Professor returns to Chinese homeland

Yingxue Zuo goes to teach, view and create art

Forest Park art professor Yingxue “Ying” Zuo recently spent three months in his homeland, visiting friends and family and teaching and creating art. Here, he poses with large bear sculptures. (Provided photo)

By Chris Cunningham
The Scene staff

Forest Park art professor Yingxue “Ying” Zuo grew up in China, but he returned to his homeland over the summer as a representative of his new country, the United States.

“I feel this was a great honor,” he said. “I am very proud of myself. I believe this is some kind of success and achievement.”

Ying, 61, of Webster Groves, moved to the United States for graduate school in 1986 and later became a U.S. citizen. He has been teaching at Forest Park for 16 years.

Ying traveled around China from May to August. He stayed in hotels, visited friends and family and taught, created and viewed art.

Most surprising to him is the amount of economic progress made in China in the past decade.

“I have no idea why Chinese developed so fast,” he said, speaking with a strong accent. “Infrastructure developed so quickly. There are highways across most of the places.”

The rail system in China is particularly exciting to Ying.

“The trains are so fast and nice,” he said. “It is so convenient. Before, going from Beijing to Shanghai by train, it would take one day, maybe around 16 hours. Now it’s five hours.”

Ying teaches Drawing I, Figure Drawing I and several painting classes. For his own artwork, his main medium is oil painting.

(Map by Fred Ortlip)

Familiar territory

Ying started his Chinese trip in Changchun, his hometown in Jilin province. He then traveled to Deer Cattle Village for a Pioneer Painting program, in which students painted local landscapes.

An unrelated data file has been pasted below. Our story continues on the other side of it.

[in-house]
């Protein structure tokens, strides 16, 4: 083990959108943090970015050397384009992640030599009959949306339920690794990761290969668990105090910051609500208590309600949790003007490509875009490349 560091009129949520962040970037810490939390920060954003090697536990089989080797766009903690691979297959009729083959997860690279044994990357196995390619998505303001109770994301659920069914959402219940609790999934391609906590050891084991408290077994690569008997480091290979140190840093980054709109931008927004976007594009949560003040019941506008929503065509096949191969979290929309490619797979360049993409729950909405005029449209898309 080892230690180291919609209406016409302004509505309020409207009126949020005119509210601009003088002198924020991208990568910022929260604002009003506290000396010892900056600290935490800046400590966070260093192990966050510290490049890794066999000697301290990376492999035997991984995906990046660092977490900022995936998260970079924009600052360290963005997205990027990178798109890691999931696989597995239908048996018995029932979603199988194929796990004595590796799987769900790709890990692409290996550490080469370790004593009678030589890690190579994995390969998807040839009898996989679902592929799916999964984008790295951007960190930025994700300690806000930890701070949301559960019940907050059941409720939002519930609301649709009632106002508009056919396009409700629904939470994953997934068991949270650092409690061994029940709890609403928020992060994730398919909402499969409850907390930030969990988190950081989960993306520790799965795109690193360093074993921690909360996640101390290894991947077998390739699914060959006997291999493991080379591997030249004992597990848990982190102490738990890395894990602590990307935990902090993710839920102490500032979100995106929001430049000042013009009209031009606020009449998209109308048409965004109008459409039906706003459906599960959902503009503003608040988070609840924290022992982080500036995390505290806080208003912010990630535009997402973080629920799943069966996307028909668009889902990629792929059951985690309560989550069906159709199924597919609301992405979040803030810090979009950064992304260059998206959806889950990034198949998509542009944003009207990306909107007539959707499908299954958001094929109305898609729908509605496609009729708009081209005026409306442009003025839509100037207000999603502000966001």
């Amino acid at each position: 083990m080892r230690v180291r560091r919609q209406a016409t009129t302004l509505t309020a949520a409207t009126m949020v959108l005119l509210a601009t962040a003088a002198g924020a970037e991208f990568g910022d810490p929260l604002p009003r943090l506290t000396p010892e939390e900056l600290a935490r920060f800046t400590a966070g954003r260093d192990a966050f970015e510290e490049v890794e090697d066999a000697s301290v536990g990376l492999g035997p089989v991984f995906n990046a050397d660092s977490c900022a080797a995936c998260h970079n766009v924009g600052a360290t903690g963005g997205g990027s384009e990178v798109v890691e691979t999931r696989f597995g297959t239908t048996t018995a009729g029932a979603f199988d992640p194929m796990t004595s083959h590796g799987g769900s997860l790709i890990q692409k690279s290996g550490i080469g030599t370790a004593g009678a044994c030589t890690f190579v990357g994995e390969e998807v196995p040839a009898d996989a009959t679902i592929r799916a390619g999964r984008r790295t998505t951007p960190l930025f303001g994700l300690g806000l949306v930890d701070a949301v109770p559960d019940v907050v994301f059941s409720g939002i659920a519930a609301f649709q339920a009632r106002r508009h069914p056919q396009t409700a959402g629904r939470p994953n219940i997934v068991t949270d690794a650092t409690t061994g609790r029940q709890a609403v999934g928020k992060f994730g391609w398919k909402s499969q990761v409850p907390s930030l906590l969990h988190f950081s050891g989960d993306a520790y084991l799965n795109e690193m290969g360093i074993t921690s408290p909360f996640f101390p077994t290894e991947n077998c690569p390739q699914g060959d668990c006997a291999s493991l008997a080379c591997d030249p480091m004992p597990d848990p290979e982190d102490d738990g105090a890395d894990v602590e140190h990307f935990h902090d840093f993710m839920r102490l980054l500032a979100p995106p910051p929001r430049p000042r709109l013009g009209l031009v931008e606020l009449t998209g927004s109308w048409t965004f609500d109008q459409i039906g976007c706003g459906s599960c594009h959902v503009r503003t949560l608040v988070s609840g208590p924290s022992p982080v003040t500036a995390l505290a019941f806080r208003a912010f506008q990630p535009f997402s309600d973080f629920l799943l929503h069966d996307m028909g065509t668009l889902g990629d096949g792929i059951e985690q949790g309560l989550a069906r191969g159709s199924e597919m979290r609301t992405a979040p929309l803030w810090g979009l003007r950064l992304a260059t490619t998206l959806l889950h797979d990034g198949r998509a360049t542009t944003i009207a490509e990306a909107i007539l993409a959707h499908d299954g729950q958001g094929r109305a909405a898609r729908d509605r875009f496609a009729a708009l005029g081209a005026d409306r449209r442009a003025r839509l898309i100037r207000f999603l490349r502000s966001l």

“It was exciting,” he said. “You’ve got 100 to 300 students all over the place painting, all people from different schools.”

Students were interested not only in art, but a change of pace.

“The city people, they need change,” Ying said. “They get fresh air, fresh style, and experience a different kind of life. Farmer’s lifestyle is quite different.”

Next, Ying flew to Beijing to participate in Across Divides, a program that brought together American, Russian and Chinese artists and professors to create art.

The program was funded by Ning Jiahong, a businessman interested in art.

“After all the activities, we give him one painting,” Ying said.

Art students Mackenzie A. Books, left to right, Katherine E. Ross and Myra M. Farmer watch Yingxue Zuo in a Forest Park drawing class.  (Photo by Tai Nalewajko)

Good publicity

Ying felt that one of the most important aspects of his participation in Across Divides was that his name and St. Louis Community College at Forest Park were displayed on a banner.

“It lets people in the community know that St. Louis has a community college and Ying teaches there,” he said. “Faculty members doing activities outside will enhance our college’s reputation.”

Jamie Kreher, chair of fine and performing art at Forest Park, agrees that faculty participation in such programs is good publicity.